Private Links: Let’s Put the Personal Back in the Personnel Department
April 1, 2004
According to a recent report some very large and well-known companies rely on software programs for much of their human resources activities. These programs track information such as wages, benefits, overtime and vacation entitlement. The value an...
According to a recent report some very large and well-known companies rely on software programs for much of their human resources activities. These programs track information such as wages, benefits, overtime and vacation entitlement. The value and even the necessity of computerizing that type of information can be readily understood.
But some of these programs venture into other areas of the Human Resources function – areas that have traditionally relied on the experience, training and intuition of people. With these programs we can now delegate to a computer tasks such as the tracking of rsums, profiling (now there’s an unpopular word these days) of job applicants and the researching of their work histories. These programs can even arrange preliminary interviews and weed out some applicants for you, thus automating your Human Resources department. So where’s the downside you might ask? What could be wrong with saving a little time in the hiring process by letting computers pre-screen applicants for available positions? After all, time is the one commodity we’re all short of and a little computerized relief would surely be welcome.
Perhaps there is no downside, but maybe, just maybe, the move toward automating the hiring process is one more step in the ever-increasing drive to de-personalize business. The symbiotic relationship between the computer and our everyday business lives is astonishing.
Moreover, we have moved past the use of computers or automation as mere convenience. We are rapidly becoming a society that actively seeks ways and means to avoid actually speaking with other people – be they fellow employees, customers, suppliers or those that report to us (insert your thoughts about the overuse of e-mail and voice messaging here). We can blame this malaise on the lack of available time in our lives, but the process of automation is ensnaring us.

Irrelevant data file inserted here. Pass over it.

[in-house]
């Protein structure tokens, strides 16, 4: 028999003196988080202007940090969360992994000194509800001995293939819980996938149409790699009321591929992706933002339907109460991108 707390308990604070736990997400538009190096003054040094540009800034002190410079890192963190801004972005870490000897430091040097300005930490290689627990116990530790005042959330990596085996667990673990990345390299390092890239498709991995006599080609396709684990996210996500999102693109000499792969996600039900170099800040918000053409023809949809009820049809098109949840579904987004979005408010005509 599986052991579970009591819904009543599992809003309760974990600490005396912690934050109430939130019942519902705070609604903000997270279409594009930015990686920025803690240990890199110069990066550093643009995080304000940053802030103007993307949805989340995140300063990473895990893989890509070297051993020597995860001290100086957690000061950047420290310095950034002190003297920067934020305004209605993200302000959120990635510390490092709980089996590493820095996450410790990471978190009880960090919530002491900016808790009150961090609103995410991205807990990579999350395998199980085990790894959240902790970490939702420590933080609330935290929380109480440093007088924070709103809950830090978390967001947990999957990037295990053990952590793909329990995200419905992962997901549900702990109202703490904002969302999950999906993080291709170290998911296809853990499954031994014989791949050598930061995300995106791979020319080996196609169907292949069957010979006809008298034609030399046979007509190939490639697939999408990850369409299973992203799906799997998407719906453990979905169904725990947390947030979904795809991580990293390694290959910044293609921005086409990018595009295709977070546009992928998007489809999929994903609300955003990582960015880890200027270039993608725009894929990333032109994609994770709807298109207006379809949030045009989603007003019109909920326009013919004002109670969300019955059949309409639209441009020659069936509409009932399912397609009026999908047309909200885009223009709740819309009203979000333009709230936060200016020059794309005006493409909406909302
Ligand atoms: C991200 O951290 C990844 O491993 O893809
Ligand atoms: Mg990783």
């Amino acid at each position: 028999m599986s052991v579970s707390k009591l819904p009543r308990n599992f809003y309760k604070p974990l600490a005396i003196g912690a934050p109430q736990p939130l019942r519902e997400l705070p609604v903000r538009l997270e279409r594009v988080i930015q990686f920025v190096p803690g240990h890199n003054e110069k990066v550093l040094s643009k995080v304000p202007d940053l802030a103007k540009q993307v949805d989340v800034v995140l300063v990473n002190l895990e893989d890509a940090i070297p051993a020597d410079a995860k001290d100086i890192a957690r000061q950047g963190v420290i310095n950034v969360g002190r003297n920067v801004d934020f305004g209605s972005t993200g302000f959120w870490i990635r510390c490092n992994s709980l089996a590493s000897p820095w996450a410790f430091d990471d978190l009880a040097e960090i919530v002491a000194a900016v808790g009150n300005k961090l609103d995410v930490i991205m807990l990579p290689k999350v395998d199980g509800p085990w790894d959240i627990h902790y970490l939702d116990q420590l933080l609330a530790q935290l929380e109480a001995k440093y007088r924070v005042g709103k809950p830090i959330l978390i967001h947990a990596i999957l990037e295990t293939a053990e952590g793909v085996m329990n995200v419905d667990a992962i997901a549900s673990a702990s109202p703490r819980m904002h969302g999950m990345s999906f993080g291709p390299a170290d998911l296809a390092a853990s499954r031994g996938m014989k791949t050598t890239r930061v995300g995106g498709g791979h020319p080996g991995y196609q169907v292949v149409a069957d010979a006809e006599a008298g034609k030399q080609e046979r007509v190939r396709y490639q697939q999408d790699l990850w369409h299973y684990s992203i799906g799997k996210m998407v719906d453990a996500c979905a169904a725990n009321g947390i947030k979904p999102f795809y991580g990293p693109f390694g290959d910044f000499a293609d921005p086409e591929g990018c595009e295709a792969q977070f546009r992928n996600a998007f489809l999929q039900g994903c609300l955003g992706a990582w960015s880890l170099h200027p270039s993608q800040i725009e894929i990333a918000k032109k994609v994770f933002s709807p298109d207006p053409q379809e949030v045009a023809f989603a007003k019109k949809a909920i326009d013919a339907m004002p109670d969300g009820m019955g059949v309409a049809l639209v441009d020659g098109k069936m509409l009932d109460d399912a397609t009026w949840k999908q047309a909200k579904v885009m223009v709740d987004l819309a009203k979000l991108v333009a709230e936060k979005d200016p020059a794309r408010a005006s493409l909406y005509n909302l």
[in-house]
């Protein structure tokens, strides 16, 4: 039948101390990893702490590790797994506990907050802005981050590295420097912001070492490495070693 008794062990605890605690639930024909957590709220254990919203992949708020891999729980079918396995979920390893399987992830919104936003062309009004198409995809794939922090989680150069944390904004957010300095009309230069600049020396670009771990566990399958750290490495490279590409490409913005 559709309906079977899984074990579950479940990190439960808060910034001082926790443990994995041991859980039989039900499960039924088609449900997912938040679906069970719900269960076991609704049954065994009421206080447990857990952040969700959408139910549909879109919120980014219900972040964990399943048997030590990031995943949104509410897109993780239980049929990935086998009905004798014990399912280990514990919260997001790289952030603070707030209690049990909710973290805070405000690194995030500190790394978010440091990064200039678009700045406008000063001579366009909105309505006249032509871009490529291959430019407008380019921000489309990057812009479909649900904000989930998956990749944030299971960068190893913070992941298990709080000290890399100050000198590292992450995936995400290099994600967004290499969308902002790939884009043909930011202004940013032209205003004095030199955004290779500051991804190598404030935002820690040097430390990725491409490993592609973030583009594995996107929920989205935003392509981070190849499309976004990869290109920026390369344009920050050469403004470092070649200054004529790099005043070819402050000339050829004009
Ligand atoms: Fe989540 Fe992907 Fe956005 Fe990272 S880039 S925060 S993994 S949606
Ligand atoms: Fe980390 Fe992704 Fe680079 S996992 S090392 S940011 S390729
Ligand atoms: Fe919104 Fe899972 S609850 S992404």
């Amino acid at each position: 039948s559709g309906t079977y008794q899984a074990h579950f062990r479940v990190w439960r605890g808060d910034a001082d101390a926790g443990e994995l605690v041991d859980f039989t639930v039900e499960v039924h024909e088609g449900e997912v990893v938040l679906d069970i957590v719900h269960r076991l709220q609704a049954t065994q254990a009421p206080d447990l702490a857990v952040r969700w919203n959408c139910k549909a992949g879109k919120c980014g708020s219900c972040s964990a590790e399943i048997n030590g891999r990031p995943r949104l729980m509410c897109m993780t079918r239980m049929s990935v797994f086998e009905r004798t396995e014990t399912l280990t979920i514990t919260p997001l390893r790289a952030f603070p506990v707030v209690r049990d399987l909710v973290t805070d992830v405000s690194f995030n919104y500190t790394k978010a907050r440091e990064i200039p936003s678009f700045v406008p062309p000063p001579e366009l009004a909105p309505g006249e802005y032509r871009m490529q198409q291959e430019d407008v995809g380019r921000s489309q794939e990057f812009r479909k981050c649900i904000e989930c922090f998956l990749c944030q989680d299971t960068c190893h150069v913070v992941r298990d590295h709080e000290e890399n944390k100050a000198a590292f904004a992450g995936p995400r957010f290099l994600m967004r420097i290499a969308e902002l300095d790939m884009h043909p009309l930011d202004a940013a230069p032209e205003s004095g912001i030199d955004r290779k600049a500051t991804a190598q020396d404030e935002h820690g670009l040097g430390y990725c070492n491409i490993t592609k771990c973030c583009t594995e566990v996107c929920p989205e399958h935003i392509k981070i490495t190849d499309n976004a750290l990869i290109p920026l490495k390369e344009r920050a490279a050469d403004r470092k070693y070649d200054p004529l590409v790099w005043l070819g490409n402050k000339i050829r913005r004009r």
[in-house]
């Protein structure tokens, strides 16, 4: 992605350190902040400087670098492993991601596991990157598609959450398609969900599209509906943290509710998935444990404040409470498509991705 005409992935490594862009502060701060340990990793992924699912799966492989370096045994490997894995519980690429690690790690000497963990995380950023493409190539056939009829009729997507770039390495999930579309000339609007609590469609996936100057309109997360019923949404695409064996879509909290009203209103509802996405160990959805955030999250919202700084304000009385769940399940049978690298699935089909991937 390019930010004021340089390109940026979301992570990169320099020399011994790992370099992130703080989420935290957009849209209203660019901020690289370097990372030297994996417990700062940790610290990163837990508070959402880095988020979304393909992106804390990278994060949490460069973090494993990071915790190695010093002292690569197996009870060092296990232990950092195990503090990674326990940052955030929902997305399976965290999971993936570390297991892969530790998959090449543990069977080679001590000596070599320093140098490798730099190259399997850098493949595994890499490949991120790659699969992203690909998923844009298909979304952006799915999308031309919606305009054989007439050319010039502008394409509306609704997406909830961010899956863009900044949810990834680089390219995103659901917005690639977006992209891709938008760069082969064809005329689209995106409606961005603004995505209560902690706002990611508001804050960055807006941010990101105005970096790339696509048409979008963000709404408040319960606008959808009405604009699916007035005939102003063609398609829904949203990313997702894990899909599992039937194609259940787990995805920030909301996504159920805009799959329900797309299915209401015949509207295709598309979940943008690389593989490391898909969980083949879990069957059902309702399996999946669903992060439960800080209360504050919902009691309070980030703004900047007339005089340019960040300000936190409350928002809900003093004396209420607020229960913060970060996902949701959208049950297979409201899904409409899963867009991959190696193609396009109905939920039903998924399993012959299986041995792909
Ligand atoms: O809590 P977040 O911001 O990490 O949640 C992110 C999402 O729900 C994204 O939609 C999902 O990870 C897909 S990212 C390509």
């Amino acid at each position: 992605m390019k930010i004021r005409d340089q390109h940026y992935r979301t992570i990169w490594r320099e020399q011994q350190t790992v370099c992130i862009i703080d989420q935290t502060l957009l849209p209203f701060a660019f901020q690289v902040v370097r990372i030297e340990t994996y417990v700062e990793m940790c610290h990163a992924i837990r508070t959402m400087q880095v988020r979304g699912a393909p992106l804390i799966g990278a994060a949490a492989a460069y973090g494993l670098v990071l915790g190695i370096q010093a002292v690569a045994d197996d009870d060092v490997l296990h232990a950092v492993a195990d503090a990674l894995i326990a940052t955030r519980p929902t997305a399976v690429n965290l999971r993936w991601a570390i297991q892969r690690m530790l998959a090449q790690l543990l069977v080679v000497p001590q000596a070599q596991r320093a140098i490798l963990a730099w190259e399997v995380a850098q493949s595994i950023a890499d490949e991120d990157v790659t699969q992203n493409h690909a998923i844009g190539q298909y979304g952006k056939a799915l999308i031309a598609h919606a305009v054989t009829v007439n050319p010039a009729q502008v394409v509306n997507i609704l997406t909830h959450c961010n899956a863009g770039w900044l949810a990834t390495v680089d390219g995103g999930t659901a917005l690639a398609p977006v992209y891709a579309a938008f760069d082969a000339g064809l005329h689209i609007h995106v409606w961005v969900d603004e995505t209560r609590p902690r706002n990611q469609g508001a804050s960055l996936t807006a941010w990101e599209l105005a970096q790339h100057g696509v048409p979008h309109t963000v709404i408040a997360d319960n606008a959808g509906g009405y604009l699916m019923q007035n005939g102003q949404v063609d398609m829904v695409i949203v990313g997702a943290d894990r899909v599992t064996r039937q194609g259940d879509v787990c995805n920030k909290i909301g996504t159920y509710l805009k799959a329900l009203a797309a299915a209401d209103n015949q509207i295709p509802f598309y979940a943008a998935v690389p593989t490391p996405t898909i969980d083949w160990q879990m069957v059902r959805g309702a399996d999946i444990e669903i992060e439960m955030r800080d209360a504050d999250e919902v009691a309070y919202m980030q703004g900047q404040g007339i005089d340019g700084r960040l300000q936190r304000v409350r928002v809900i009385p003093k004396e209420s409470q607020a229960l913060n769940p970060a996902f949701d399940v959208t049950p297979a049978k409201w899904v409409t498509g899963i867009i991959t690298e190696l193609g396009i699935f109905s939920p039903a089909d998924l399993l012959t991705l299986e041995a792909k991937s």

Many companies take the approach of publicly trumpeting the value of their people as a marketing tool. Remember the radio ad that invoked the claim “our strength is people.” So how does one reconcile this declared “People First” philosophy with the use of software to screen rsums and to identify candidates that will be interviewed? Are the two approaches necessarily at odds with one another? I think that to a large degree they are. Using a computer to pre-select applicants that will be interviewed is a step towards completely de-personalizing the entire employer-employee relationship.
I recall one impassioned employer telling me not long ago how much he disliked the term “human resources,” believing that it equated people with the parts inventory in a manufacturing firm. He longed for the universal abandonment of the term Human Resources Department and a return to the use of the descriptive Personnel Department, arguing that such a simple change in terminology would restore the status of the individual in the eyes of the corporation. I can’t guarantee that a simple change in the department’s name would put us back on track, but it sure can’t hurt.
Selecting the right candidate for a position goes well beyond the use of a checklist to determine whether he or she has the fundamental skills, experience and educational requirements for the job. If it were that easy, we could safely rely on a computer to select our next new hire.
That’s why companies that do not have the requisite in-house resources often rely on the services of staffing consultants who conduct initial interviews. It is during this phase of the hiring process that professionals get a “feel” for the applicant. And that personal interaction can be a critical step in identifying the ultimate choice.
When it comes to drivers, successful fleet operators make a point of interacting on a personal level with them, listening to their suggestions and working with them to correct problem areas. Fleets that practice this type of communication consistently report excellent safety records, negligible turnover and high levels of customer service. One very important aspect of their employee relations is how they deal with people as people, not as commodities.
When I meet people who are committed to dealing with drivers as professionals it reinforces my view that a little less computer and a little more “personnel” is the answer.
Roy Craigen, chairman of the Canadian Trucking Human Resources Council and president of TRANSCOM, a company providing professional training and support for the trucking industry, is such a person. A real enthusiast who is committed to developing a business relationship with drivers that begins at the hiring process and extends throughout their association with the company.
The CTHRC’s “People Matter” approach also recognizes the importance of how we treat people. And Ralph Boyd, president of the APTA said recently that our industry “does not function without people.”
So get involved with your drivers from the outset. Employee relationships can’t be left to computers.
– The Private Motor Truck Council of Canada is the only national association dedicated to the private trucking community. This column presents opinions on trucking issues from the perspective of private carriers. Comments can be addressed to firstname.lastname@example.org